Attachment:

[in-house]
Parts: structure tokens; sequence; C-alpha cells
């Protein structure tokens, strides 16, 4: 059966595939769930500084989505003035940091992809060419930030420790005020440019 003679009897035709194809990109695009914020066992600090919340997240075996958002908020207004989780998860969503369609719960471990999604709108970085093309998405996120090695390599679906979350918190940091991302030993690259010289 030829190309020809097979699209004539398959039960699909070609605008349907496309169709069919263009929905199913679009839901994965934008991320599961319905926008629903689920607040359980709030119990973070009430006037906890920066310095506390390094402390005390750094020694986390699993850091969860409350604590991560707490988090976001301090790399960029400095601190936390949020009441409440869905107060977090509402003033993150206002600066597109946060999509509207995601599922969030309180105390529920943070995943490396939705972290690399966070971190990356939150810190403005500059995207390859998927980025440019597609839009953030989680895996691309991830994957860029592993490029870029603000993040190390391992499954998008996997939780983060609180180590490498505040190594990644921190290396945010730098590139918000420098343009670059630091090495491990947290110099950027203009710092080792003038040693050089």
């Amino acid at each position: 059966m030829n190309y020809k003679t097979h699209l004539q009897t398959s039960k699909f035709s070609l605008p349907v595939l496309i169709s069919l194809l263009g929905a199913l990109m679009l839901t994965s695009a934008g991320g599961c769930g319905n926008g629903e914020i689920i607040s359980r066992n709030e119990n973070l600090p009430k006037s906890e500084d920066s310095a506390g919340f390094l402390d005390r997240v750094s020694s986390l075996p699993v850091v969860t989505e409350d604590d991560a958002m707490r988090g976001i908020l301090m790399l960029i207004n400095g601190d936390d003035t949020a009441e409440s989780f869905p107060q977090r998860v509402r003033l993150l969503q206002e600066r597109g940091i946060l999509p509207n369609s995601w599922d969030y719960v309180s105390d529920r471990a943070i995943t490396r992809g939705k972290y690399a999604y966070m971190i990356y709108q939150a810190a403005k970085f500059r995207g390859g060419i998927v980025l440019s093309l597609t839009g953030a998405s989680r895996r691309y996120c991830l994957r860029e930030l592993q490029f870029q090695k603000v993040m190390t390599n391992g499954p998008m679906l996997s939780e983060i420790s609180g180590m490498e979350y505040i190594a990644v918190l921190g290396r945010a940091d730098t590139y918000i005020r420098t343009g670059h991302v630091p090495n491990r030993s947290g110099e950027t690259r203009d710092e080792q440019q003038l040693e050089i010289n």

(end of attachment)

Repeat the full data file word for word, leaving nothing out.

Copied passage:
[in-house]
Parts: structure tokens; sequence; C-alpha cells
């Protein structure tokens, strides 16, 4: 059966595939769930500084989505003035940091992809060419930030420790005020440019 003679009897035709194809990109695009914020066992600090919340997240075996958002908020207004989780998860969503369609719960471990999604709108970085093309998405996120090695390599679906979350918190940091991302030993690259010289 030829190309020809097979699209004539398959039960699909070609605008349907496309169709069919263009929905199913679009839901994965934008991320599961319905926008629903689920607040359980709030119990973070009430006037906890920066310095506390390094402390005390750094020694986390699993850091969860409350604590991560707490988090976001301090790399960029400095601190936390949020009441409440869905107060977090509402003033993150206002600066597109946060999509509207995601599922969030309180105390529920943070995943490396939705972290690399966070971190990356939150810190403005500059995207390859998927980025440019597609839009953030989680895996691309991830994957860029592993490029870029603000993040190390391992499954998008996997939780983060609180180590490498505040190594990644921190290396945010730098590139918000420098343009670059630091090495491990947290110099950027203009710092080792003038040693050089």
């Amino acid at each position: 059966m030829n190309y020809k003679t097979h699209l004539q009897t398959s039960k699909f035709s070609l605008p349907v595939l496309i169709s069919l194809l263009g929905a199913l990109m679009l839901t994965s695009a934008g991320g599961c769930g319905n926008g629903e914020i689920i607040s359980r066992n709030e119990n973070l600090p009430k006037s906890e500084d920066s310095a506390g919340f390094l402390d005390r997240v750094s020694s986390l075996p699993v850091v969860t989505e409350d604590d991560a958002m707490r988090g976001i908020l301090m790399l960029i207004n400095g601190d936390d003035t949020a009441e409440s989780f869905p107060q977090r998860v509402r003033l993150l969503q206002e600066r597109g940091i946060l999509p509207n369609s995601w599922d969030y719960v309180s105390d529920r471990a943070i995943t490396r992809g939705k972290y690399a999604y966070m971190i990356y709108q939150a810190a403005k970085f500059r995207g390859g060419i998927v980025l440019s093309l597609t839009g953030a998405s989680r895996r691309y996120c991830l994957r860029e930030l592993q490029f870029q090695k603000v993040m190390t390599n391992g499954p998008m679906l996997s939780e983060i420790s609180g180590m490498e979350y505040i190594a990644v918190l921190g290396r945010a940091d730098t590139y918000i005020r420098t343009g670059h991302v630091p090495n491990r030993s947290g110099e950027t690259r203009d710092e080792q440019q003038l040693e050089i010289n």